Roanoke City Council unanimously voted Monday to spend $25,000 to potentially make a major improvement on Main Street.
The council agreed to purchase the property at 803 Main St., recognizable for its "Security Pest Control" sign, in an effort to address what has long been considered a nuisance property on the city's primary thoroughfare.
The building sits adjacent to city hall on the corner of Vaughn and Main streets and has been the target of multiple citizen complaints over the years. Previous iterations of the city council have attempted to address the issue without success, but Monday the city finally confirmed the transaction that will allow it to take action to clean up the property.
The building is valued at $45,000, but the city worked out a deal that would include the property owner donating $20,000 of that cost, leaving the city with a $25,000 bill to complete the purchase.
Once the transaction is complete, the city will decide its exact plans for the building's future. One of the options that will be discussed will be to have the building demolished, but those plans were not addressed at Monday's meeting.
Use of police property
Police Chief Jonathan Caldwell asked the council to consider adopting a resolution that would allow police officers the use of department property when working private, off-duty security jobs.
Caldwell said this is common practice among municipalities throughout the state, citing cities like Opelika, Auburn, Oxford and Anniston that have similar policies already in place. The most common use of this rule is for off-duty officers to work in uniform and drive patrol cars to private security jobs. An example Caldwell gave was if Walmart hires security to help with Black Friday shopping, then the officer would not be officially on duty with the department, but he would be present with the appearance that he was on duty.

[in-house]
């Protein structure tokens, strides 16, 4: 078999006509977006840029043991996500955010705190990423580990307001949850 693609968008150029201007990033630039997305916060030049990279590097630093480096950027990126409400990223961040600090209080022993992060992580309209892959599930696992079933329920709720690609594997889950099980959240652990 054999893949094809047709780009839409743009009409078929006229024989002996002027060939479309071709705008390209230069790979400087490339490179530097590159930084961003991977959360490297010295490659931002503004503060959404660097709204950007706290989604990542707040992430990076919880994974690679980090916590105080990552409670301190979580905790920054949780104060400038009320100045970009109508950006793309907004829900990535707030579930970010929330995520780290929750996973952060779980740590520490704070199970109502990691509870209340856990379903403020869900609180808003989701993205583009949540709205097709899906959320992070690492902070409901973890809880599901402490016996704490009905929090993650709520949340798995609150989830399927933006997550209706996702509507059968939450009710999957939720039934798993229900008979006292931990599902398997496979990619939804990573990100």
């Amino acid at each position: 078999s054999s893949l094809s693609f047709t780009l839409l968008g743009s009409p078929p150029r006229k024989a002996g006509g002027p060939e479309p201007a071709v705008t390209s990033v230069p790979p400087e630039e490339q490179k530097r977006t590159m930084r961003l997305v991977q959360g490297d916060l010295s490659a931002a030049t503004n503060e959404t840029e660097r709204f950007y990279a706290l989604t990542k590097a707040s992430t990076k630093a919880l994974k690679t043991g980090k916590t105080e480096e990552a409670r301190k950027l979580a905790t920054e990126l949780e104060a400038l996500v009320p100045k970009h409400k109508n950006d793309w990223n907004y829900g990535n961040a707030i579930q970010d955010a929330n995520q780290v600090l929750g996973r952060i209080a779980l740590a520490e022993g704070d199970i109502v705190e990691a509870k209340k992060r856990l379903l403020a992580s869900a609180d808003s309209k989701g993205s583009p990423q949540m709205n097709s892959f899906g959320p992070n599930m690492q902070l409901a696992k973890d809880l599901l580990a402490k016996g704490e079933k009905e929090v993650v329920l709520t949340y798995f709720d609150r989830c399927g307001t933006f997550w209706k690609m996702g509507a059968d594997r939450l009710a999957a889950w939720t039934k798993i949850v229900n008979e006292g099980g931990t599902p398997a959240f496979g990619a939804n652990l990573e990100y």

Councilmember Tammi Holley balked at the proposal, saying the city should not foot the bill for fuel and wear and tear on vehicles and uniforms for an officer to receive personal gain.
Caldwell countered this type of policy allows the city to have what amounts to a police presence at potentially high-risk locations without the city having to pay for the officer's time.
Caldwell said, by law, he cannot implement the policy without the council's approval. Mayor Jill Hicks asked Caldwell to present the council with a sample resolution so they can examine it and decide if they want to move forward.
The issue will be revisited at a future council meeting.
The mayor and multiple council members voiced their gratitude to citizen volunteers, students and city employees who participated in the city-wide litter cleanup effort (called Project CARE) last week.
"It's amazing the difference in the city and how much better the city looks," Hicks said. "It truly was a team effort, and I don't think it could have been more successful."
In other action the council:
- Re-appointed Regina Joiner to Roanoke City School Board. Joiner was nominated by Councilmember Tammi Holley, and her re-appointment passed with a 4-0 vote, with Councilmember Bronwyn Bishop abstaining.
- Approved an expenditure of $27,178 to repair the loader at the county landfill. The loader will be repaired by Thompson Tractor Company in Oxford. The machine had already been transported to the repair site but needed council approval before the repairs could proceed.